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I always have the impression that if you asked most people about the first few countries they’d think of when you say “death metal”, the United Kingdom probably wouldn’t be at the top of the list most likely. But the UK has spawned many impressive, and at times groundbreaking acts in the past. Obviously there’s Paradise Lost, My Dying Bride, Katatonia and Anathema, some of the earliest pioneers of Death/Doom, who in my opinion epitomize their place of national origin. Then you have Napalm Death and Carcass, who not only pioneered Grindcore, but Death Grind as well, and even Melodic Death Metal in the case of Carcass. Then you have plenty of other influential bands, Bolt Thrower, Benediction, Cancer, and to this day you even have newer bands like Cruciamentum, Dyscarnate, Cryptic Shift, Strigoi (who I reviewed the most recent album of not too long ago) and so on. So I would definitely say that the UK definitely holds a lot of weight within the Death Metal scene internationally, more than they’re generally given credit for in my opinion. So you know where this is going- the UK is where the band we’re talking about comes from today, De Profundis– with their album The Corruption of Virtue released off of Transcending Obscurity Records.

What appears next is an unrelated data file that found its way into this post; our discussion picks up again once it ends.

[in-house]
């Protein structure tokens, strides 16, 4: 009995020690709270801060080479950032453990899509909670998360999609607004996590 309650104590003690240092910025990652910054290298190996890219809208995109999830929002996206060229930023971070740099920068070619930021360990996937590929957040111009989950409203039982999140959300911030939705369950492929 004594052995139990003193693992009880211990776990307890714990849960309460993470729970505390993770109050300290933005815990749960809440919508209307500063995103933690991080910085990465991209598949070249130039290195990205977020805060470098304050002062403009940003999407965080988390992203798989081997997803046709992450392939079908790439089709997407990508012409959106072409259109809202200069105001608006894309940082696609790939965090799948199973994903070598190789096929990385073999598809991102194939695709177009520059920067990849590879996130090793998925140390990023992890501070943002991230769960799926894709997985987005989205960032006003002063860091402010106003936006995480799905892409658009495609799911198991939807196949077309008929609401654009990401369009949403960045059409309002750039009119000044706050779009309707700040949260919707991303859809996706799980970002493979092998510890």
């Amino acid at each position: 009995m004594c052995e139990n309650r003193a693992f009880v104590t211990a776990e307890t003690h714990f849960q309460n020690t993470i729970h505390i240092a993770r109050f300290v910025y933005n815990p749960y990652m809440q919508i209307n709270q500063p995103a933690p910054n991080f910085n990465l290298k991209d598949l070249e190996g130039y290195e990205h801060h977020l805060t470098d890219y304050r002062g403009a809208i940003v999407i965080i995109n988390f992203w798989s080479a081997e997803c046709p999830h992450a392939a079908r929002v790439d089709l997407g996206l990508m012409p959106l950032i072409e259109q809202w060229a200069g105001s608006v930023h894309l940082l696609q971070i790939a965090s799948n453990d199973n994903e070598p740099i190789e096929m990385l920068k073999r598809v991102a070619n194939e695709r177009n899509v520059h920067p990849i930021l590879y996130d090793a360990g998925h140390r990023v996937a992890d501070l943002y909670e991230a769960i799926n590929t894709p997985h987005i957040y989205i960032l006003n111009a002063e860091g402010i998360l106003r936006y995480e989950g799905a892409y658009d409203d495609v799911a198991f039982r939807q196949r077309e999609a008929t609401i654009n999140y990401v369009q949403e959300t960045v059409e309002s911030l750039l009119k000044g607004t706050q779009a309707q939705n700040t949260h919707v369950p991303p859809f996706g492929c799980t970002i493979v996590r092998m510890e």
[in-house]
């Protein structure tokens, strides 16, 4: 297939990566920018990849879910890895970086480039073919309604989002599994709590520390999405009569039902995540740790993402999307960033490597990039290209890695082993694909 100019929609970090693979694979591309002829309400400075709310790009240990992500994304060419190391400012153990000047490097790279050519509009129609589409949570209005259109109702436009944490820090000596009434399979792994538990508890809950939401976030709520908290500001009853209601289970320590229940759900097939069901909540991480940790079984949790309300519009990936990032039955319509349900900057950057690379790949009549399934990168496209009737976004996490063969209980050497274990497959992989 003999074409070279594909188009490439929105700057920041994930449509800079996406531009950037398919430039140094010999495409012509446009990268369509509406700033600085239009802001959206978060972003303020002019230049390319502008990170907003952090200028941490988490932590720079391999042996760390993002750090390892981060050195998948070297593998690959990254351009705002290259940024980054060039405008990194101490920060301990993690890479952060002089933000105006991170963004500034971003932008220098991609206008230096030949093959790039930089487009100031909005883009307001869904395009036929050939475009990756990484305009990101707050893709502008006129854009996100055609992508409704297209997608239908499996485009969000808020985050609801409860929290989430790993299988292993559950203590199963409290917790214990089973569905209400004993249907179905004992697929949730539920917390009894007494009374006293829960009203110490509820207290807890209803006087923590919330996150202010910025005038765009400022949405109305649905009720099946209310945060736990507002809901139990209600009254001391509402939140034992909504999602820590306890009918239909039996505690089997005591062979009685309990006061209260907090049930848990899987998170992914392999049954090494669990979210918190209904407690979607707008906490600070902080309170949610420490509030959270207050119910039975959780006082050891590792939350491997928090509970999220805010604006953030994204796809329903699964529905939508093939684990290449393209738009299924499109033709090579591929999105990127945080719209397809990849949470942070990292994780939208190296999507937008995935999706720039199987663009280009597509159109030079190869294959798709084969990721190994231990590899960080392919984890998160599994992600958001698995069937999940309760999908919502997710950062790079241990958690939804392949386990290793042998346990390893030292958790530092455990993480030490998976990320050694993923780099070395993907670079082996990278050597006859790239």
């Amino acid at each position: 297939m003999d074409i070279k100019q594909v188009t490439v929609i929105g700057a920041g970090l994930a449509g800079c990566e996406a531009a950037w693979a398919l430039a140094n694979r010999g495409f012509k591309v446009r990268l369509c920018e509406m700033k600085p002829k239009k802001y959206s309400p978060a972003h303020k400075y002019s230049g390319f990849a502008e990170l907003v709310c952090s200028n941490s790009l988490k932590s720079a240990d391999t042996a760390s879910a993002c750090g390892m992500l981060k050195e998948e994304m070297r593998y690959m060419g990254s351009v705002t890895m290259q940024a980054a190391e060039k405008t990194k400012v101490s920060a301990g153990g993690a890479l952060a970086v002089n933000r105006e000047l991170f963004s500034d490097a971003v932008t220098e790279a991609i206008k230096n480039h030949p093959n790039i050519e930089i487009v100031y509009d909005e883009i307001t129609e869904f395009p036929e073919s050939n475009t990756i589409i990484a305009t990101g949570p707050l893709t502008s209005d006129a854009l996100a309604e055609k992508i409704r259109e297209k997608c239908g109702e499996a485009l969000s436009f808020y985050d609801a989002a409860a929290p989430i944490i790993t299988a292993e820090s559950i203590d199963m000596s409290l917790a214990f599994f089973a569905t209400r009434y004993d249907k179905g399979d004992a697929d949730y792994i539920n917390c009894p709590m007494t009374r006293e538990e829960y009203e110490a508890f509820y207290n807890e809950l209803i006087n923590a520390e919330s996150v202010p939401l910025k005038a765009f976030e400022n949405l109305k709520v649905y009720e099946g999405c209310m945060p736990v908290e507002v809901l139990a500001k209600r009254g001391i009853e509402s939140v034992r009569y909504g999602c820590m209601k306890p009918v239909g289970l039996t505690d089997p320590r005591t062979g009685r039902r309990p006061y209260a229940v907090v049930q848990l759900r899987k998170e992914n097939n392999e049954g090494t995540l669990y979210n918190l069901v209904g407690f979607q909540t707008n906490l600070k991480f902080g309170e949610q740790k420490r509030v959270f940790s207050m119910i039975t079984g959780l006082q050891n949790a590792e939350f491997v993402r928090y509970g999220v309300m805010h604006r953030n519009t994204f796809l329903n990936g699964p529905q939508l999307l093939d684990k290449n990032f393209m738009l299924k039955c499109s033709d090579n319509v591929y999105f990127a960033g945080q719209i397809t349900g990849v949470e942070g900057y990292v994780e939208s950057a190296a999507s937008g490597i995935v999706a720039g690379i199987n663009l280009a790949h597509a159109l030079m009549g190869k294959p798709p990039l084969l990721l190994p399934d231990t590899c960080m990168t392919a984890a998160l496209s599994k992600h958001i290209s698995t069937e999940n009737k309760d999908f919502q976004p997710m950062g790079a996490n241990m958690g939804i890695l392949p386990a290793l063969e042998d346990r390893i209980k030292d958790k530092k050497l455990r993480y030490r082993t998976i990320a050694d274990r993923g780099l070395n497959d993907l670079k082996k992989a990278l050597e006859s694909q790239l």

From the very beginning of “Ritual Cannibalism”, it’s clear that they have a very heavy, beefy sound, but not without a hint of melody. The bass is very technical whenever it kicks in, which really gives off a latter era Death vibe, but maybe even Obscura or Beyond Creation as well- although the rest of the music isn’t what I’d describe as being technical, you do get some Progressive tendencies for sure, while still retaining its heaviness- and it can be quite catchy too- so it definitely has a unique sound. And as it comes to the tail end of the song with a shredding solo that, to me, just feels like a pleasant breeze. The vocals are growled as you’d expect, but they sound distinct to me- kind of in the same way that the growls of Travis Ryan, Nergal of Behemoth, Corpsegrinder or Piotr from Vader if I can think of a few from the top of my head- you’d be able to know who it is if you heard them, which is always something that I really like when I hear vocals in a Death Metal band, his personal tone just stands out. And of course, his really nasty sounding highs and aggressive delivery score points with me as well. So the first track starts off with a hell of a bang, and the second track just continues on with the explosiveness from there, because it just starts off with a very visceral, fast paced sound that just kind of makes you feel as if you’re being thrown around like a ragdoll. It’s also where I noticed how crisp the drums are and heard a few interesting fills here and there. What I really like already at this point though is how it has a really violent sounding Old School influenced sound, yet it also has all of these interesting Progressive elements; which especially shine through during the solos, there’s even a really off beat, but interesting sounding bass solo towards the end of that particular song as well- and it actually works out very well too. While unexpected, yes, it’s not jarring to me- and that tells me that this band really isn’t afraid to take risks.